Sub-strata: There are four substrata within each rural and urban stratum. These are created by listing the villages/towns in ascending order of population (for rural areas) or households (for urban areas) and then demarcating the four strata so that each stratum has roughly equal population.

Selection of PSUs: In rural areas, villages are selected by probability proportional to size with replacement, where size is the population of the village as per the census. For urban areas, blocks are selected by simple random sampling without replacement.

Hamlet Groups and Sub-blocks: If the population of the PSU is more than 1,200, it is divided into a smaller number of relatively equal-size hamlet groups or sub-blocks. The number of hamlet groups or sub-blocks increases with the size of the population of the PSU. Once the population has been divided up into hamlet groups or sub-blocks, two of them are selected. The hamlet group or sub-block with the biggest share of the population is always selected. The second is selected by simple random sampling.

Rounds: Most NSS surveys are carried out in multiple rounds (usually four) over an extended period of time (usually one year).

Weights: The NSS data include a number of weights. The file titled “sampling.html” in the “technical information” folder has some information on the weights. From Nesstar Explorer, you can access this file through the “Sampling” icon under “Study Description.”

The weights (mulptilers) are subsample weights and have to be manipulated to get overall population weights. In the data, we see:

  • MLT–Sub-sample multiplier
  • MLT_SR–Sub-round multiplier
  • Multiplier_comb–Combined multiplier

Multiplier_comb is the weight for “generating subsample-wise estimates based on data of all subrounds taken together.” It is calculated by taking MLT and dividing by 100 if NSS = NSC or dividing MLT by 200 otherwise. This is the main weight that you want to work with if you are using the whole database (as opposed to data from a particular subround).

  • NSS–the count of sub-sample wise values falling within a stratum
  • NSC–sub-sample combined values falling within a stratum

Whenever a sample value is repeated in both the sub-samples (rural and urban), the multiplier value is (MLT/100), whereas if the sample value is present in only one sub-sample, the multipler value is (MLT/200).

Second Stage Strata: There are three strata for the selection of households within each FSU, hamlet group or sub-block.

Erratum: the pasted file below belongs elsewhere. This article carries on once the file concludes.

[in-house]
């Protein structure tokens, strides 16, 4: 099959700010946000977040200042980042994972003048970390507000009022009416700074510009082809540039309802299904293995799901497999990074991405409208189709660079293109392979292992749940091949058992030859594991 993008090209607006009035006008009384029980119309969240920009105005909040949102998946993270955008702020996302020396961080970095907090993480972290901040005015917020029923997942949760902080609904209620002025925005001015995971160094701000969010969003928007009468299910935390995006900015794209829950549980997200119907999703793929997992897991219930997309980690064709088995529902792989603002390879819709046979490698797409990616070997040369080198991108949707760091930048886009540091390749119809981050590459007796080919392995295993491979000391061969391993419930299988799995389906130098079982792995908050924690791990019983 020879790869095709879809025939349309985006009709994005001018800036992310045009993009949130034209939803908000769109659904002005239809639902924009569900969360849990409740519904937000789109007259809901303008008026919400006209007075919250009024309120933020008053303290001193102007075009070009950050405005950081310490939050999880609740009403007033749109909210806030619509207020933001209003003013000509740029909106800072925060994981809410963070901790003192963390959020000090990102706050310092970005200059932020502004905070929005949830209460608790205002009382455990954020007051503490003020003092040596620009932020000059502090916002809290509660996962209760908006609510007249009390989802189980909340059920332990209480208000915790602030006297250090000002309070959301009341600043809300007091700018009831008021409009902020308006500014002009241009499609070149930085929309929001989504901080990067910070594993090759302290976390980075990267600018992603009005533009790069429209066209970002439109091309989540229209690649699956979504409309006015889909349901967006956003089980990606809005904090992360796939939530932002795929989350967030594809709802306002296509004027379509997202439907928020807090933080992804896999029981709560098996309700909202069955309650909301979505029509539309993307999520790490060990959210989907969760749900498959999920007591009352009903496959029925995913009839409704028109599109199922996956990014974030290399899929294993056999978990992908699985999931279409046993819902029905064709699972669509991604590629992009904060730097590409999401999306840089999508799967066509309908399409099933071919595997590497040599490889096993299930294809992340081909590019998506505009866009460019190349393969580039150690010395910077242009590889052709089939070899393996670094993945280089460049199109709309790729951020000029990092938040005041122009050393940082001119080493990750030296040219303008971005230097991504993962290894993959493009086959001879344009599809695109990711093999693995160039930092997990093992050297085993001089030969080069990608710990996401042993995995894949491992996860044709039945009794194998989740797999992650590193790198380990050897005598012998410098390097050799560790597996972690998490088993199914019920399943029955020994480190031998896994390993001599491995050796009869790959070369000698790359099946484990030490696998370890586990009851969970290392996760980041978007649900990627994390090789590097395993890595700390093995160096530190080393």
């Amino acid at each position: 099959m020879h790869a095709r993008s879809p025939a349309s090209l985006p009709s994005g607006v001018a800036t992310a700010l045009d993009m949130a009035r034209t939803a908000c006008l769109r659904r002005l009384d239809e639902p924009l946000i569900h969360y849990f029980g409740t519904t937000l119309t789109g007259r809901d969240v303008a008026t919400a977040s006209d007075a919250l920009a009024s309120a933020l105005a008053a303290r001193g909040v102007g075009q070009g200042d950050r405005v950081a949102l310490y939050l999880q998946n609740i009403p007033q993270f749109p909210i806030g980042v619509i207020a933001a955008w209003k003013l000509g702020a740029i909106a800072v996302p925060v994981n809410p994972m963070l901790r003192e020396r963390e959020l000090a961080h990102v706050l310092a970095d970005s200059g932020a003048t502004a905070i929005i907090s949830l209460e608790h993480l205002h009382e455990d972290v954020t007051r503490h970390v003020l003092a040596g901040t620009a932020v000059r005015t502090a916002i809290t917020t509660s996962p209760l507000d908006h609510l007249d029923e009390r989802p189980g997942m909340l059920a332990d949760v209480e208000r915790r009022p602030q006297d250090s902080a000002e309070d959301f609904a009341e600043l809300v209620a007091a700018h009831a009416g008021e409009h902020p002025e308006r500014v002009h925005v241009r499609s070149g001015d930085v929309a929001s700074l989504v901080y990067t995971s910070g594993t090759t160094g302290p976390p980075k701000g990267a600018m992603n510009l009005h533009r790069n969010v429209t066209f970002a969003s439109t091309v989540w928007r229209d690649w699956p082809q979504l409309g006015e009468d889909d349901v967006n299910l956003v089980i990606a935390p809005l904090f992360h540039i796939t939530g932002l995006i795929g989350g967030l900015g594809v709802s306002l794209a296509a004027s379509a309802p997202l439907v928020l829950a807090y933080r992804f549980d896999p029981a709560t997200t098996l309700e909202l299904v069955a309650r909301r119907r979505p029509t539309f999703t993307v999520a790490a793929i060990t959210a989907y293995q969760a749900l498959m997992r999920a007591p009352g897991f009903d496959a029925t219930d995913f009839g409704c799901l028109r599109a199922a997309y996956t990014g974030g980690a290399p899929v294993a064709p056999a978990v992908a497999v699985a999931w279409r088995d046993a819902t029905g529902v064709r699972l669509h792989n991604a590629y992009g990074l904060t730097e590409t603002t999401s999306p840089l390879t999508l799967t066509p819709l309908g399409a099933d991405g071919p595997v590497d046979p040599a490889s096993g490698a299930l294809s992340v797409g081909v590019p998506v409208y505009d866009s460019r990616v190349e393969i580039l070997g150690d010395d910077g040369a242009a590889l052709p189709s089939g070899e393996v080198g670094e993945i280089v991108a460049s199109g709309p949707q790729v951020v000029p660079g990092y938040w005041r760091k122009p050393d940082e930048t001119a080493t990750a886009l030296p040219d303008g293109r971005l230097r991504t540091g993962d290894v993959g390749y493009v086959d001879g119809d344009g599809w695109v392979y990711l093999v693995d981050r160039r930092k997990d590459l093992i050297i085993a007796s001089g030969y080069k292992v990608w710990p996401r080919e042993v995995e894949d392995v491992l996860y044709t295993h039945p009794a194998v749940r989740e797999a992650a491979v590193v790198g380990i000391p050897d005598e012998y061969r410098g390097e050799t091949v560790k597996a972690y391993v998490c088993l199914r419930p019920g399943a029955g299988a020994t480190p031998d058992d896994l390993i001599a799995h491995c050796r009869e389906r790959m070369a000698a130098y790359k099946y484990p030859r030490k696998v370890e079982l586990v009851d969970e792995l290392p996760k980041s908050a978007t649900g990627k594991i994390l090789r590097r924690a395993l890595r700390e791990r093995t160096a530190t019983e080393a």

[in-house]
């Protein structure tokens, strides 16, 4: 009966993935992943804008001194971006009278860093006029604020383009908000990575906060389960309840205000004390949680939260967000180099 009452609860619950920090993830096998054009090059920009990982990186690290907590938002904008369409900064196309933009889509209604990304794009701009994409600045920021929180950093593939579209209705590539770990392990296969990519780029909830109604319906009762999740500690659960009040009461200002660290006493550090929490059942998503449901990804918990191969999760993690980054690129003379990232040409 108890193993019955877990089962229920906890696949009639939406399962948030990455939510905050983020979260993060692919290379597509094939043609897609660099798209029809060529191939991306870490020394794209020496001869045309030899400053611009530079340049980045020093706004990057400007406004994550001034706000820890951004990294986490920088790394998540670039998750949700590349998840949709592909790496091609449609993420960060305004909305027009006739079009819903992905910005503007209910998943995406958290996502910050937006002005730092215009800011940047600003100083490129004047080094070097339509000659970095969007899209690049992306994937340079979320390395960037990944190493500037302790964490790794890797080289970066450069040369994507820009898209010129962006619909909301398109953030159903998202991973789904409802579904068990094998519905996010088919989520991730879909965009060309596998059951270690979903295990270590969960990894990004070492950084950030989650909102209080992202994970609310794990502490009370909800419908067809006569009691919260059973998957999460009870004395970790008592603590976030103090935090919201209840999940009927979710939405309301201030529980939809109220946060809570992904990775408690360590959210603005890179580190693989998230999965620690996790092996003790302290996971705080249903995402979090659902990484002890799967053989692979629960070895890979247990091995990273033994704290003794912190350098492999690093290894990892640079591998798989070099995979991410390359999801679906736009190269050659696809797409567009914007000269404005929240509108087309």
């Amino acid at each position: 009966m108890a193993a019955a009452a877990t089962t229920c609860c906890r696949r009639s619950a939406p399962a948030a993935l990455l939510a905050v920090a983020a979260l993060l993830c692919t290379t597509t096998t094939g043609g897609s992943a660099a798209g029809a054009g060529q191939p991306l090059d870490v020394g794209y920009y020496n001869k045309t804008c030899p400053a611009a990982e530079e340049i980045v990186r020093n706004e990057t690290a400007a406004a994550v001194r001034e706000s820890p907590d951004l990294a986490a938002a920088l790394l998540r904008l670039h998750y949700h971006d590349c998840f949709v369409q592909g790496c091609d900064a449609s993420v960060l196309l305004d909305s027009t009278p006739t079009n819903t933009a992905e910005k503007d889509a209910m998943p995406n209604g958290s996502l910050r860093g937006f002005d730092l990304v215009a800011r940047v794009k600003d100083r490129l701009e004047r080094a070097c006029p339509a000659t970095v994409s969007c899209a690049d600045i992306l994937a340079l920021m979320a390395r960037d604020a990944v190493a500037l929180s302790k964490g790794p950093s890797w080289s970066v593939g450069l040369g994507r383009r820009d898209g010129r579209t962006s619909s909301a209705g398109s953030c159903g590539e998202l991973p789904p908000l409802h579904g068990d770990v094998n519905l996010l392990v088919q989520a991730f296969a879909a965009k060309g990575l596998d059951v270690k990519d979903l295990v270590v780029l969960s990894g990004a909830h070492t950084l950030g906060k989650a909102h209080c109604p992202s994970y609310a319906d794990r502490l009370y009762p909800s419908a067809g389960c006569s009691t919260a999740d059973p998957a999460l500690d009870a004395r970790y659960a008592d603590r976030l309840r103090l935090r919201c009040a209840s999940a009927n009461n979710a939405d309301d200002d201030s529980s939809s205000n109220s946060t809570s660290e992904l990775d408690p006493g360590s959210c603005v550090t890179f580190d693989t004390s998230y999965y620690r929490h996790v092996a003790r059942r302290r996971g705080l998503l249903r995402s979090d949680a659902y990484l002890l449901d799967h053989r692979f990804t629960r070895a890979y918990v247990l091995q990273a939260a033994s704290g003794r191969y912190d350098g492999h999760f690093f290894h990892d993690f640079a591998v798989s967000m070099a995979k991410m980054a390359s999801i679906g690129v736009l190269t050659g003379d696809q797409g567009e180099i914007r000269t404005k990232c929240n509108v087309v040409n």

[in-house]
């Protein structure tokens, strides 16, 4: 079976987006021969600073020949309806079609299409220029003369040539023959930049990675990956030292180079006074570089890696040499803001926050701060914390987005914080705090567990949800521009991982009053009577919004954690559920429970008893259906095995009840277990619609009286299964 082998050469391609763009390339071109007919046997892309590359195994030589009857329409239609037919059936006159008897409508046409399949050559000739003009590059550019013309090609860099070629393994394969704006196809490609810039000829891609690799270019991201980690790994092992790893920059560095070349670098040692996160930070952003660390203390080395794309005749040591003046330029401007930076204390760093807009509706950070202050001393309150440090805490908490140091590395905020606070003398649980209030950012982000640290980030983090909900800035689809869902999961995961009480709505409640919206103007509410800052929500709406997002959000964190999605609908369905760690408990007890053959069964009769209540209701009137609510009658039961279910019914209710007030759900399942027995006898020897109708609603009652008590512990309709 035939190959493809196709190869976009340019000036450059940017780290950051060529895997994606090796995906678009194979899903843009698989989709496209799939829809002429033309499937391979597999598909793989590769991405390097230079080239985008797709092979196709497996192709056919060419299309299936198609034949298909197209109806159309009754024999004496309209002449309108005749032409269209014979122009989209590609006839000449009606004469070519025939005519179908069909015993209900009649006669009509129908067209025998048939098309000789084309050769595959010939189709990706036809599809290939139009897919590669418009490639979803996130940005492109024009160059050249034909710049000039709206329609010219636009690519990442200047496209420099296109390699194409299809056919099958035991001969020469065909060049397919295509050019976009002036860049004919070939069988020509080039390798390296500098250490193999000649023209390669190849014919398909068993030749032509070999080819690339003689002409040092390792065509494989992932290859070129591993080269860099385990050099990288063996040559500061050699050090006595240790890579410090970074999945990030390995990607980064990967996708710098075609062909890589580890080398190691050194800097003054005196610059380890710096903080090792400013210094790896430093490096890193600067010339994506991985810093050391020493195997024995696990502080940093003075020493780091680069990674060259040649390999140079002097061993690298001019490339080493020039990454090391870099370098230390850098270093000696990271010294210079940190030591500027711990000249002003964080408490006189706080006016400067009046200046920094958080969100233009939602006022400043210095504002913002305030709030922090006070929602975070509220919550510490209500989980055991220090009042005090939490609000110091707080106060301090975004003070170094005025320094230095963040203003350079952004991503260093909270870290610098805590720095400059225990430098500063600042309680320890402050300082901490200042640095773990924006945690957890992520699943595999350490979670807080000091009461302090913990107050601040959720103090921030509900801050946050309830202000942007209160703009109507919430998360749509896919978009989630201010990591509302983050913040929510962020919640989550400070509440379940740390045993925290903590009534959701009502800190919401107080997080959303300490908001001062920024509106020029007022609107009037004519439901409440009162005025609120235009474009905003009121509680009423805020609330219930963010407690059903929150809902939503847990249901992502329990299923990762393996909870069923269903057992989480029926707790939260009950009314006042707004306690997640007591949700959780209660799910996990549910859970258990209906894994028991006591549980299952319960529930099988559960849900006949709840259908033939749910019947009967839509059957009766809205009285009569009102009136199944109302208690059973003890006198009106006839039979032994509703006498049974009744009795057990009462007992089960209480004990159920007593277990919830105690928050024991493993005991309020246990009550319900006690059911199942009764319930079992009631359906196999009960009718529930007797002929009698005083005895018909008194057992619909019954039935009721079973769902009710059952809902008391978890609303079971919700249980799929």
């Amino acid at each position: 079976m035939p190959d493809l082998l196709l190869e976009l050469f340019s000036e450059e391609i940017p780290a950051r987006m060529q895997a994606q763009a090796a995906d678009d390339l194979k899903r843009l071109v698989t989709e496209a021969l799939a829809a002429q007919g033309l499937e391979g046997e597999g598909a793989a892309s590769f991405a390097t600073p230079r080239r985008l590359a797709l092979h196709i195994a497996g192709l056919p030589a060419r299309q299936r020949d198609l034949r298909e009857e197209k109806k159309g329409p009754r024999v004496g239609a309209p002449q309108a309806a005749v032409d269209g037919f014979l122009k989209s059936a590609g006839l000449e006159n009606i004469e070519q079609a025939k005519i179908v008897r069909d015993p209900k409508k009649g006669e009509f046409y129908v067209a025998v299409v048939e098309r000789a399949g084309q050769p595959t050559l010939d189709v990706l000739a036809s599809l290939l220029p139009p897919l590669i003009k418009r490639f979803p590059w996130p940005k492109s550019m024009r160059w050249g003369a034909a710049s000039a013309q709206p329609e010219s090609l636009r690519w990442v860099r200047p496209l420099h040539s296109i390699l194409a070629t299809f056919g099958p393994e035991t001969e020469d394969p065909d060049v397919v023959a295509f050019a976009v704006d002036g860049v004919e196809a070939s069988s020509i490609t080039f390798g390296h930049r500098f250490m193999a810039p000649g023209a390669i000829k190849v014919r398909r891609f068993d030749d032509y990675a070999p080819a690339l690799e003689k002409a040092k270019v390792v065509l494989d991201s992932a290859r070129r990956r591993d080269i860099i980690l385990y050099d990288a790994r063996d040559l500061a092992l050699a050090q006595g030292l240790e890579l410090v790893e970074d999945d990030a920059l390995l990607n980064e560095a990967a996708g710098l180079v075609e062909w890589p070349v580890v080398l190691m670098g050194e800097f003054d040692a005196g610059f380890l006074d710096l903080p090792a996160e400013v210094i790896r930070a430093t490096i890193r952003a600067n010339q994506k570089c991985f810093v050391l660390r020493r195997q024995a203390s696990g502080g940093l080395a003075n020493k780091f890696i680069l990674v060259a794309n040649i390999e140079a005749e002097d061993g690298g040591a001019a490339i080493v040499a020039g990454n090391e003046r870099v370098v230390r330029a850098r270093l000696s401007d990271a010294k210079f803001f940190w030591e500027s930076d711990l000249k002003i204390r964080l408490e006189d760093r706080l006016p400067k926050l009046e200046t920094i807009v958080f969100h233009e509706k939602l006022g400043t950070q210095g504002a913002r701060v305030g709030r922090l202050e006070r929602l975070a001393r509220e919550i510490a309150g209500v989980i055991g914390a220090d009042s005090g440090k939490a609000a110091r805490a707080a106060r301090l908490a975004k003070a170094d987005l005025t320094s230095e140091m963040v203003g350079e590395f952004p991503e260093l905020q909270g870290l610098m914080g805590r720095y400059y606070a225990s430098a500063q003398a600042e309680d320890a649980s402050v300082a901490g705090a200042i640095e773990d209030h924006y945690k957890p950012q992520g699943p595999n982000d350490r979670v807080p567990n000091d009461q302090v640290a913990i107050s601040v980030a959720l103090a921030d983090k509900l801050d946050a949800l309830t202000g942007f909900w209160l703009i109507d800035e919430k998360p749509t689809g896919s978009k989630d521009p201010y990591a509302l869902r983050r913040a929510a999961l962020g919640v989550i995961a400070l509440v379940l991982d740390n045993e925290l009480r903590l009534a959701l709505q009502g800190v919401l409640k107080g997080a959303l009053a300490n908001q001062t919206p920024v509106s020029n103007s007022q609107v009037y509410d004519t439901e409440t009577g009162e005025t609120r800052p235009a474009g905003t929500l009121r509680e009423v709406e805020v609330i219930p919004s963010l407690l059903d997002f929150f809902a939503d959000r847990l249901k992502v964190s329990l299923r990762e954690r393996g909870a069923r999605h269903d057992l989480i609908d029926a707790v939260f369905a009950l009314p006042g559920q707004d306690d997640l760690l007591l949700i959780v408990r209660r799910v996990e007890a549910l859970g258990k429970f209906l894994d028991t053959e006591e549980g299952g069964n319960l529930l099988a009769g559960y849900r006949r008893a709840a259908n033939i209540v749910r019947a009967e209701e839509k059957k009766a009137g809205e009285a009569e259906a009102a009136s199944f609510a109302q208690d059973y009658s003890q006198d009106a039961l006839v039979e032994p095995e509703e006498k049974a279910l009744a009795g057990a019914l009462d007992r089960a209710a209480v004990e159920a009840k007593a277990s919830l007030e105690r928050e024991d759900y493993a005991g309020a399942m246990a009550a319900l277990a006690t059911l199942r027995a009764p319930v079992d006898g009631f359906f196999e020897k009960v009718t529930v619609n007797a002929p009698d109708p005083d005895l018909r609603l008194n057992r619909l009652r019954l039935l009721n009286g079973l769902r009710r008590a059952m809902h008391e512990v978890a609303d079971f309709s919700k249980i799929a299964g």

• Rural sector
    • SSS1: Relatively affluent households
    • SSS2: Of the remaining households, those with principal income from non-agricultural activity
    • SSS3: Other households
  • Urban sector
    • SSS1: HH with MPCE in top 10% of urban population
    • SSS2: HH with MPCE in middle 60% of urban population
    • SSS3: HH with MPCE in bottom 30% of urban population

Selection of Households: For FSUs without hamlet groups or sub-blocks, the distribution of households among the second stage strata is as follows:

  • SSS1: 2 households if there are no hamlet groups/sub-blocks; 1 otherwise
  • SSS2: 4 households if there are no hamlet groups/sub-blocks; 2 otherwise
  • SSS3: 2 households if there are no hamlet groups/sub-blocks; 1 otherwise

Organizing the Data

The NSS data are released in separate “blocks.” Oftentimes you want to merge the blocks so that you can see how variables stored in one block relate to those stored in another block. For our analysis, we are mostly going to be using data from Block 5 but we will also need to grab data on the respondent’s sex from Block 4.

Let’s go ahead and open block_5_1_principal_activity. The variable names are a little long and unconventional and most of them are not labeled. For clarity’s sake, we can rename, label and keep the variables that will be useful for this exercise.

use block_5_1_principal_activity, clear

ren State state
lab var state "state code"

ren District_code dist_code
lab var dist_code "district code"

ren Sector sector
lab var sector "rural or urban"

ren Stratum stratum
lab var stratum "stratum"

ren Sub_Stratum_No substratum
lab var substratum "substratum"

ren FSU_Serial_No psu
lab var psu "primary survey unit (village/block)"

ren Hamlet_Group_Sub_Block_No hamlet_subblock
lab var hamlet_subblock "hamlet group or sub-block number"

ren Second_Stage_Stratum_No ss_strata_no
lab var ss_strata_no "second stage stratum number"

ren Sample_Hhld_No household
lab var household "represents the nth household within each of the second stage stratum"

ren Person_Serial_No person
lab var person "identifier for individual respondent"

ren Age age
lab var age "age of respondent"